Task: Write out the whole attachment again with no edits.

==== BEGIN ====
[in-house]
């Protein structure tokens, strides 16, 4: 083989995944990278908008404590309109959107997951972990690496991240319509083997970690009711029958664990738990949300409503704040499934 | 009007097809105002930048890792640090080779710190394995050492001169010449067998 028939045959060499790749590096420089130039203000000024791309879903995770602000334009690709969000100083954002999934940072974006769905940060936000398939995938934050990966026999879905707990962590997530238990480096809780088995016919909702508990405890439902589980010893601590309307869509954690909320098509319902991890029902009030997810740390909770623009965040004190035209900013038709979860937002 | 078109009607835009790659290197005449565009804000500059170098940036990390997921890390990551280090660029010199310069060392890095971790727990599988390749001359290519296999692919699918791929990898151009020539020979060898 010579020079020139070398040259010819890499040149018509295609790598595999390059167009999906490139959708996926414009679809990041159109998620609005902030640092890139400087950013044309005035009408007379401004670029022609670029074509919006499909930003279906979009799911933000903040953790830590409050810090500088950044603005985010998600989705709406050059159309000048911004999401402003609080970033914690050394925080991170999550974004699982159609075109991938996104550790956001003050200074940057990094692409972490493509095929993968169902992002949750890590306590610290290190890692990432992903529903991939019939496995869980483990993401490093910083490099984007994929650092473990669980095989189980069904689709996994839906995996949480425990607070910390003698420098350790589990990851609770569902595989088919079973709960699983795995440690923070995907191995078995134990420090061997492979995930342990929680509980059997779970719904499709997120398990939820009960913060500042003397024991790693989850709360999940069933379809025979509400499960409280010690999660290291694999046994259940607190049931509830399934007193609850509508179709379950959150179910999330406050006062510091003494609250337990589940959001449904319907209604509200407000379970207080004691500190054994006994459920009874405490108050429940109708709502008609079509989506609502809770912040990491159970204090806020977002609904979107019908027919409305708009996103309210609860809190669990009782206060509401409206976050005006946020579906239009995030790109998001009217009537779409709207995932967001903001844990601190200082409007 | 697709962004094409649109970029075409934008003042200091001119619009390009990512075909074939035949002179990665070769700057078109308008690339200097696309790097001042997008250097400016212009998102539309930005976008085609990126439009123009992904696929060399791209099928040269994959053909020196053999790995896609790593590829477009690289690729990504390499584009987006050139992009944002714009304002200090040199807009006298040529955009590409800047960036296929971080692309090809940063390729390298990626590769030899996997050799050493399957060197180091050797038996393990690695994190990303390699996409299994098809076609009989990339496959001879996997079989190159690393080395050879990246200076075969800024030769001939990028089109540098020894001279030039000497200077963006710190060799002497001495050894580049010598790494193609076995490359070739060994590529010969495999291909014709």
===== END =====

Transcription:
[in-house]
């Protein structure tokens, strides 16, 4: 083989995944990278908008404590309109959107997951972990690496991240319509083997970690009711029958664990738990949300409503704040499934 | 009007097809105002930048890792640090080779710190394995050492001169010449067998 028939045959060499790749590096420089130039203000000024791309879903995770602000334009690709969000100083954002999934940072974006769905940060936000398939995938934050990966026999879905707990962590997530238990480096809780088995016919909702508990405890439902589980010893601590309307869509954690909320098509319902991890029902009030997810740390909770623009965040004190035209900013038709979860937002 | 078109009607835009790659290197005449565009804000500059170098940036990390997921890390990551280090660029010199310069060392890095971790727990599988390749001359290519296999692919699918791929990898151009020539020979060898 010579020079020139070398040259010819890499040149018509295609790598595999390059167009999906490139959708996926414009679809990041159109998620609005902030640092890139400087950013044309005035009408007379401004670029022609670029074509919006499909930003279906979009799911933000903040953790830590409050810090500088950044603005985010998600989705709406050059159309000048911004999401402003609080970033914690050394925080991170999550974004699982159609075109991938996104550790956001003050200074940057990094692409972490493509095929993968169902992002949750890590306590610290290190890692990432992903529903991939019939496995869980483990993401490093910083490099984007994929650092473990669980095989189980069904689709996994839906995996949480425990607070910390003698420098350790589990990851609770569902595989088919079973709960699983795995440690923070995907191995078995134990420090061997492979995930342990929680509980059997779970719904499709997120398990939820009960913060500042003397024991790693989850709360999940069933379809025979509400499960409280010690999660290291694999046994259940607190049931509830399934007193609850509508179709379950959150179910999330406050006062510091003494609250337990589940959001449904319907209604509200407000379970207080004691500190054994006994459920009874405490108050429940109708709502008609079509989506609502809770912040990491159970204090806020977002609904979107019908027919409305708009996103309210609860809190669990009782206060509401409206976050005006946020579906239009995030790109998001009217009537779409709207995932967001903001844990601190200082409007 | 697709962004094409649109970029075409934008003042200091001119619009390009990512075909074939035949002179990665070769700057078109308008690339200097696309790097001042997008250097400016212009998102539309930005976008085609990126439009123009992904696929060399791209099928040269994959053909020196053999790995896609790593590829477009690289690729990504390499584009987006050139992009944002714009304002200090040199807009006298040529955009590409800047960036296929971080692309090809940063390729390298990626590769030899996997050799050493399957060197180091050797038996393990690695994190990303390699996409299994098809076609009989990339496959001879996997079989190159690393080395050879990246200076075969800024030769001939990028089109540098020894001279030039000497200077963006710190060799002497001495050894580049010598790494193609076995490359070739060994590529010969495999291909014709």